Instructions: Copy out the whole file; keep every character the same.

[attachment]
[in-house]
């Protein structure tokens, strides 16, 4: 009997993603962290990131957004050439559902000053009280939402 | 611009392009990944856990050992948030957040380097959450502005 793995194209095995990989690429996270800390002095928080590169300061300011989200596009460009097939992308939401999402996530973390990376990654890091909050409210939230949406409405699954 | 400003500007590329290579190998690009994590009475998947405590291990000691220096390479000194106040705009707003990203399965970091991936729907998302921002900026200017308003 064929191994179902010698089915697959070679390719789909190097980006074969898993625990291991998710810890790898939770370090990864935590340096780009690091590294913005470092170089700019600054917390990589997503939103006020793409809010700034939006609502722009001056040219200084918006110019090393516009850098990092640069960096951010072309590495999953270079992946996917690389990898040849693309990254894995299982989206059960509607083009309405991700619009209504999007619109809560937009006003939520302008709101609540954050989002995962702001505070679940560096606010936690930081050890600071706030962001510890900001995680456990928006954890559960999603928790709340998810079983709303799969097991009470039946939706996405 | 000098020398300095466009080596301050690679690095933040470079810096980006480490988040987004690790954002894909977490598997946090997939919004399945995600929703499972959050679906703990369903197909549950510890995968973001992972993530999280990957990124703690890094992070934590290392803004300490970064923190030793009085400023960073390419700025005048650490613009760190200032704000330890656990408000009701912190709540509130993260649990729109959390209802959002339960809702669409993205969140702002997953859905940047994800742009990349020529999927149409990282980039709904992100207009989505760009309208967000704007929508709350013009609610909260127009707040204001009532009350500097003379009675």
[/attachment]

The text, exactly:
[in-house]
């Protein structure tokens, strides 16, 4: 009997993603962290990131957004050439559902000053009280939402 | 611009392009990944856990050992948030957040380097959450502005 793995194209095995990989690429996270800390002095928080590169300061300011989200596009460009097939992308939401999402996530973390990376990654890091909050409210939230949406409405699954 | 400003500007590329290579190998690009994590009475998947405590291990000691220096390479000194106040705009707003990203399965970091991936729907998302921002900026200017308003 064929191994179902010698089915697959070679390719789909190097980006074969898993625990291991998710810890790898939770370090990864935590340096780009690091590294913005470092170089700019600054917390990589997503939103006020793409809010700034939006609502722009001056040219200084918006110019090393516009850098990092640069960096951010072309590495999953270079992946996917690389990898040849693309990254894995299982989206059960509607083009309405991700619009209504999007619109809560937009006003939520302008709101609540954050989002995962702001505070679940560096606010936690930081050890600071706030962001510890900001995680456990928006954890559960999603928790709340998810079983709303799969097991009470039946939706996405 | 000098020398300095466009080596301050690679690095933040470079810096980006480490988040987004690790954002894909977490598997946090997939919004399945995600929703499972959050679906703990369903197909549950510890995968973001992972993530999280990957990124703690890094992070934590290392803004300490970064923190030793009085400023960073390419700025005048650490613009760190200032704000330890656990408000009701912190709540509130993260649990729109959390209802959002339960809702669409993205969140702002997953859905940047994800742009990349020529999927149409990282980039709904992100207009989505760009309208967000704007929508709350013009609610909260127009707040204001009532009350500097003379009675």